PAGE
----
La Russa steps down as White Sox manager over heart issue

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CHICAGO — Tony La Russa stepped down as manager of the Chicago White Sox on Monday because of a heart issue, ending a disappointing two-year run in the same spot where the Hall of Famer got his first job as a big league skipper.

La Russa, a three-time World Series champion who turns 78 on Tuesday, missed the final 34 games with the underachieving White Sox. He left the team on Aug. 30 and doctors ultimately told him to stay out of the dugout.

La Russa has a pacemaker implanted in February and doctors later found another heart problem that he has not detailed.

“It has become obvious that the length of the treatment and recovery process for this second health issue makes it impossible for me to be the White Sox manager in 2023,” he said in a statement. “The timing of this announcement now enables the front office to include filling the manager position with their other offseason priorities.”

Chicago began the season with World Series aspirations but was plagued by injuries and inconsistent play. It was 79-80 heading into Monday night’s game against Minnesota.

“Our team’s record this season is the final reality. It is an unacceptable disappointment. There were some pluses, but too many minuses,” La Russa said. “I was hired to provide positive, difference-making leadership and support. Our record is proof. I did not do my job.”

Bench coach Miguel Cairo took over after La Russa stepped away. The White Sox showed a spark right after the change, winning 10 of 14. But they dropped eight straight in late September, dashing their playoff hopes.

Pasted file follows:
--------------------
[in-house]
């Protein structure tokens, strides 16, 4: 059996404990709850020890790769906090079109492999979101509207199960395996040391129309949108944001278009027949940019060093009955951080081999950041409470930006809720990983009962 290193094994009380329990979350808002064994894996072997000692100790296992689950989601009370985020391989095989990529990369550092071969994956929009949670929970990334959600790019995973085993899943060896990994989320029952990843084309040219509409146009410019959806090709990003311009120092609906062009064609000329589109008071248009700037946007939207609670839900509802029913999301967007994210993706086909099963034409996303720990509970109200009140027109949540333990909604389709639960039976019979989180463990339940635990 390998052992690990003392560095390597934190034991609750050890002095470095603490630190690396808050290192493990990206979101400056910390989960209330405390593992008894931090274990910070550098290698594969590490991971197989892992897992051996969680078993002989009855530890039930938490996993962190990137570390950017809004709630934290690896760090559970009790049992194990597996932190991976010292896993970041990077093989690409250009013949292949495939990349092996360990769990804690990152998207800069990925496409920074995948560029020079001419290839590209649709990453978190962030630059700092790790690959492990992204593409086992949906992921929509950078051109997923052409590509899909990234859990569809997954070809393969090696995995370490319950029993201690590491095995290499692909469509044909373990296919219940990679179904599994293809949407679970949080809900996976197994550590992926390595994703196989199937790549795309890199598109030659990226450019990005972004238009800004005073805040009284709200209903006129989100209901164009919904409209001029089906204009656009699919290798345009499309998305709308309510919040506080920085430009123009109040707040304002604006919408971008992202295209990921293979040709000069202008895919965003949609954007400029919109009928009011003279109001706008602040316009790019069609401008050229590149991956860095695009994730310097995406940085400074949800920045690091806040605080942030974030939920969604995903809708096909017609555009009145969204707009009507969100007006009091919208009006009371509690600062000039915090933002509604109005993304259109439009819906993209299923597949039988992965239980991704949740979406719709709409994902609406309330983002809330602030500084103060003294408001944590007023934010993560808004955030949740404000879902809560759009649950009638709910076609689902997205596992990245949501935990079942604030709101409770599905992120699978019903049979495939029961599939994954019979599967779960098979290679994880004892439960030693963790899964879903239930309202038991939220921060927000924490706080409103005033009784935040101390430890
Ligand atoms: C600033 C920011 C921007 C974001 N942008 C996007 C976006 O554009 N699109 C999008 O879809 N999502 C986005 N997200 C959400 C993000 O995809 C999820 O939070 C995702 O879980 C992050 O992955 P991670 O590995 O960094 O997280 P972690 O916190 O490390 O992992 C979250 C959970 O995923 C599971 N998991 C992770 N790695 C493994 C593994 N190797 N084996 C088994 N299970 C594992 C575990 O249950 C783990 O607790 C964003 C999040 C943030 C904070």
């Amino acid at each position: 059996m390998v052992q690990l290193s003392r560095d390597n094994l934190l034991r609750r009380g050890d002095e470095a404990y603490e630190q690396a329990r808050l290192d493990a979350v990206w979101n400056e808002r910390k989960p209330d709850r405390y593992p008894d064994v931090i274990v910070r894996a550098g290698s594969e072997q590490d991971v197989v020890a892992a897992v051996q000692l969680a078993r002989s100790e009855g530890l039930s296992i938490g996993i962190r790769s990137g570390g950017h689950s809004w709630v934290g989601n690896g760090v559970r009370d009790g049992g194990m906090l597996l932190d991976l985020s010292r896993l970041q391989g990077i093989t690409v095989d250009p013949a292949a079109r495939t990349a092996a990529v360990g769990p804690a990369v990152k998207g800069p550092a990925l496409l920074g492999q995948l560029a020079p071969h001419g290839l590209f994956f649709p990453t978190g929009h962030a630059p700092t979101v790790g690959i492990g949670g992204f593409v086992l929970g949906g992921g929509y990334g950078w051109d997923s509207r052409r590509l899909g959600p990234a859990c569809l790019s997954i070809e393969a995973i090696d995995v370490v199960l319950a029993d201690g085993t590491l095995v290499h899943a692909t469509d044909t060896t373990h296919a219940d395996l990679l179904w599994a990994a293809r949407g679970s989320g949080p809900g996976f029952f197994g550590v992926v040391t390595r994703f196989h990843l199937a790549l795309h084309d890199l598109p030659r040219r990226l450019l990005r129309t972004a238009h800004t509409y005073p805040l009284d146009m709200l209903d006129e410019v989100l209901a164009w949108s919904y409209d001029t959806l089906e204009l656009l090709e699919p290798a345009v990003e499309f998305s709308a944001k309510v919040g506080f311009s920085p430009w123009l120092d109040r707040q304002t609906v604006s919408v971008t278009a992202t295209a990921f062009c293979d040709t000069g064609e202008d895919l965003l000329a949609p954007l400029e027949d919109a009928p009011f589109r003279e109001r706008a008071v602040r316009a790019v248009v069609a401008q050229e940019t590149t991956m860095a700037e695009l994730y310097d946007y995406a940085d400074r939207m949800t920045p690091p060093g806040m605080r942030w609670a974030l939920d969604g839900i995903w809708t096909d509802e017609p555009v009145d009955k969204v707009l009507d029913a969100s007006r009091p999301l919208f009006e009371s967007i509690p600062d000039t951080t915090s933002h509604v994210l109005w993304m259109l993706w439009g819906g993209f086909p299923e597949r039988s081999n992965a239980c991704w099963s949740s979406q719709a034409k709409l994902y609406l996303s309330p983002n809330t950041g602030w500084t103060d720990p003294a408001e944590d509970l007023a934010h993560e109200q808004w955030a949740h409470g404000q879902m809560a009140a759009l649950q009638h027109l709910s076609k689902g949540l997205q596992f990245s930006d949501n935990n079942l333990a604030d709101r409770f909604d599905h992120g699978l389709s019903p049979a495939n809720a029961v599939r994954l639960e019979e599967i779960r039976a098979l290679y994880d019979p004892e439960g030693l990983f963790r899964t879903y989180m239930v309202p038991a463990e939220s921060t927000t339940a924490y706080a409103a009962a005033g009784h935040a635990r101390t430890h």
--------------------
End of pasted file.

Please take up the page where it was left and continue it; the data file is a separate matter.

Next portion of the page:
La Russa, who is close friends with White Sox chairman Jerry Reinsdorf, was a surprise hire in October 2020, and he directed the team to the AL Central title last year.

But the White Sox sputtered throughout much of 2022, and there were chants of “Fire Tony! Fire Tony!” at Guaranteed Rate Field.

“At no time have I been disappointed or upset with White Sox fans, including those who at times chanted `Fire Tony,”‘ La Russa said. “They come to games with passion for our team and a strong desire to win. Loud and excited when we win, they rightly are upset when we play poorly.”

All-Star shortstop Tim Anderson and sluggers Eloy Jimenez and Luis Robert missed significant time because of injuries. Catcher Yasmani Grandal and third baseman Yoan Moncada also had health issues, and they underperformed when they were on the field.

There were embarrassing breakdowns, too, like when the White Sox ran themselves into the first 8-5 triple play in major league history during a loss to Minnesota on July 4.